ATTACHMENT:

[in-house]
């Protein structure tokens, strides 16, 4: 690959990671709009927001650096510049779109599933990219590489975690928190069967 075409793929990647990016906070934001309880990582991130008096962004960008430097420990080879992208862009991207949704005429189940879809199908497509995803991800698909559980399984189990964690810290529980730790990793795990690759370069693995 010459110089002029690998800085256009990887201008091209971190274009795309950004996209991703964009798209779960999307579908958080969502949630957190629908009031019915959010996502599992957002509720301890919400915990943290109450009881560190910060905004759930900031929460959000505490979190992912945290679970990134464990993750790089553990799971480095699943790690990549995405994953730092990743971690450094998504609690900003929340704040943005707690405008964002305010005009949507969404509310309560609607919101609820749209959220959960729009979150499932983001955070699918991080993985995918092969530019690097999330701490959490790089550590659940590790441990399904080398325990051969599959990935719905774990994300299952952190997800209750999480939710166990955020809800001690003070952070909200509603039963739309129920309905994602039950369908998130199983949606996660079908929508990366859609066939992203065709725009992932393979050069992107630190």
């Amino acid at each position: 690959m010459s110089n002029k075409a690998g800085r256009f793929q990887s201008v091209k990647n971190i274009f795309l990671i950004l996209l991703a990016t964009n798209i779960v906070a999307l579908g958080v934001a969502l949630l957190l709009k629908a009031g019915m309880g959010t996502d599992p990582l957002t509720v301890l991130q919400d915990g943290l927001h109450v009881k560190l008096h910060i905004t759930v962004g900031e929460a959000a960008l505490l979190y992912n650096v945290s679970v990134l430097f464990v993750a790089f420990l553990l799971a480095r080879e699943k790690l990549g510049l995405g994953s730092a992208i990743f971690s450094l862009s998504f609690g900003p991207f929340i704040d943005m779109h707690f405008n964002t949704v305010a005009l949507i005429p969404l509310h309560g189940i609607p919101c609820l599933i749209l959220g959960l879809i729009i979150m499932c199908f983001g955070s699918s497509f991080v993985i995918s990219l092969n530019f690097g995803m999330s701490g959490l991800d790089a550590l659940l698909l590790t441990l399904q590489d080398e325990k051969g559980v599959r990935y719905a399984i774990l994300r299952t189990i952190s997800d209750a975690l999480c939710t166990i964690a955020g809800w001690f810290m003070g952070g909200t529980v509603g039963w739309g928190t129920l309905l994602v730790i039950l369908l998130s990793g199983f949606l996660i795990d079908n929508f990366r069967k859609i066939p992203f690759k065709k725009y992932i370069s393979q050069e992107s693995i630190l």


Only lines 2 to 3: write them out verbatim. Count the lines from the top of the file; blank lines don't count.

């Protein structure tokens, strides 16, 4: 690959990671709009927001650096510049779109599933990219590489975690928190069967 075409793929990647990016906070934001309880990582991130008096962004960008430097420990080879992208862009991207949704005429189940879809199908497509995803991800698909559980399984189990964690810290529980730790990793795990690759370069693995 010459110089002029690998800085256009990887201008091209971190274009795309950004996209991703964009798209779960999307579908958080969502949630957190629908009031019915959010996502599992957002509720301890919400915990943290109450009881560190910060905004759930900031929460959000505490979190992912945290679970990134464990993750790089553990799971480095699943790690990549995405994953730092990743971690450094998504609690900003929340704040943005707690405008964002305010005009949507969404509310309560609607919101609820749209959220959960729009979150499932983001955070699918991080993985995918092969530019690097999330701490959490790089550590659940590790441990399904080398325990051969599959990935719905774990994300299952952190997800209750999480939710166990955020809800001690003070952070909200509603039963739309129920309905994602039950369908998130199983949606996660079908929508990366859609066939992203065709725009992932393979050069992107630190």
């Amino acid at each position: 690959m010459s110089n002029k075409a690998g800085r256009f793929q990887s201008v091209k990647n971190i274009f795309l990671i950004l996209l991703a990016t964009n798209i779960v906070a999307l579908g958080v934001a969502l949630l957190l709009k629908a009031g019915m309880g959010t996502d599992p990582l957002t509720v301890l991130q919400d915990g943290l927001h109450v009881k560190l008096h910060i905004t759930v962004g900031e929460a959000a960008l505490l979190y992912n650096v945290s679970v990134l430097f464990v993750a790089f420990l553990l799971a480095r080879e699943k790690l990549g510049l995405g994953s730092a992208i990743f971690s450094l862009s998504f609690g900003p991207f929340i704040d943005m779109h707690f405008n964002t949704v305010a005009l949507i005429p969404l509310h309560g189940i609607p919101c609820l599933i749209l959220g959960l879809i729009i979150m499932c199908f983001g955070s699918s497509f991080v993985i995918s990219l092969n530019f690097g995803m999330s701490g959490l991800d790089a550590l659940l698909l590790t441990l399904q590489d080398e325990k051969g559980v599959r990935y719905a399984i774990l994300r299952t189990i952190s997800d209750a975690l999480c939710t166990i964690a955020g809800w001690f810290m003070g952070g909200t529980v509603g039963w739309g928190t129920l309905l994602v730790i039950l369908l998130s990793g199983f949606l996660i795990d079908n929508f990366r069967k859609i066939p992203f690759k065709k725009y992932i370069s393979q050069e992107s693995i630190l």